2. Take ownership for your role. The only thing you can do with an unwilling spouse is to change yourself. That means acknowledging your role in the relationship's collapse. You are both equally responsible for your relationship getting to this point. Even if you did nothing but let it coast on autopilot, entropy takes effect and the disconnect grows unless you are actively investing energy. Discover what you were doing that led to an environment that prompted your spouse to pull away. Get conscious about what you could have been doing more of to keep connected. As you become more aware of your role in the relationship, you can begin implementing positive changes. When your spouse sees you shift, he/she may respond in kind.

3. Stop nagging. It just pushes a spouse away. It may make sense that you’d want to nag. After all, your spouse is not responsive to your requests. Examine the way you are asking for what you need and learn how to ask in a more positive way. When you continue to nag and push, your spouse will want to run the other way.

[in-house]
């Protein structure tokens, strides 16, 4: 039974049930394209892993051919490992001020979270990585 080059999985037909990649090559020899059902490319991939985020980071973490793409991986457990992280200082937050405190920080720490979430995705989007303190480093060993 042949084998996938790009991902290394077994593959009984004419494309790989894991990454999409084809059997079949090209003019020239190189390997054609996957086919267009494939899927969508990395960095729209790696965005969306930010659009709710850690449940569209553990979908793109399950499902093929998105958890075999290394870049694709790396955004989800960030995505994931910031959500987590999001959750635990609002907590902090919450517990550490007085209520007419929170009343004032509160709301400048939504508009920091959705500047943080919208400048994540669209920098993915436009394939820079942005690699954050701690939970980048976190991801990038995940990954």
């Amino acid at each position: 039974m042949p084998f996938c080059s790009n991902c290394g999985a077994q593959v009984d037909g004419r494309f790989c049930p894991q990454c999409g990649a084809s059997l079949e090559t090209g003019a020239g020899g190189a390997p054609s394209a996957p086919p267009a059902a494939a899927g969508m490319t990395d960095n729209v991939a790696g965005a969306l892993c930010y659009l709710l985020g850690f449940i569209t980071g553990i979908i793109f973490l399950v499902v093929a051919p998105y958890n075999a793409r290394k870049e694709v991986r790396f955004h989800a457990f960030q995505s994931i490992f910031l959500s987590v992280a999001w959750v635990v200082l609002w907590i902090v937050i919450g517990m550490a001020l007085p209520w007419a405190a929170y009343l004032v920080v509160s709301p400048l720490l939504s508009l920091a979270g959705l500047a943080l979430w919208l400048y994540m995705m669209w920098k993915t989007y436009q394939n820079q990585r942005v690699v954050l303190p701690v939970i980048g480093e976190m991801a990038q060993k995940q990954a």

4. Zero negativity. In addition to nagging, regular old criticism can be a killer of relationships. Although it may seem normal to criticize, to blame or shame our spouse, such behavior can be extremely off-putting. No one wants to be on the receiving end of negativity. If you are upset about something, it's imperative to learn how to share it in a way that expresses your feelings without putting the other down. Otherwise, it is toxic and poisons the relationship. Removing the negativity will show your spouse that your relationship can be different.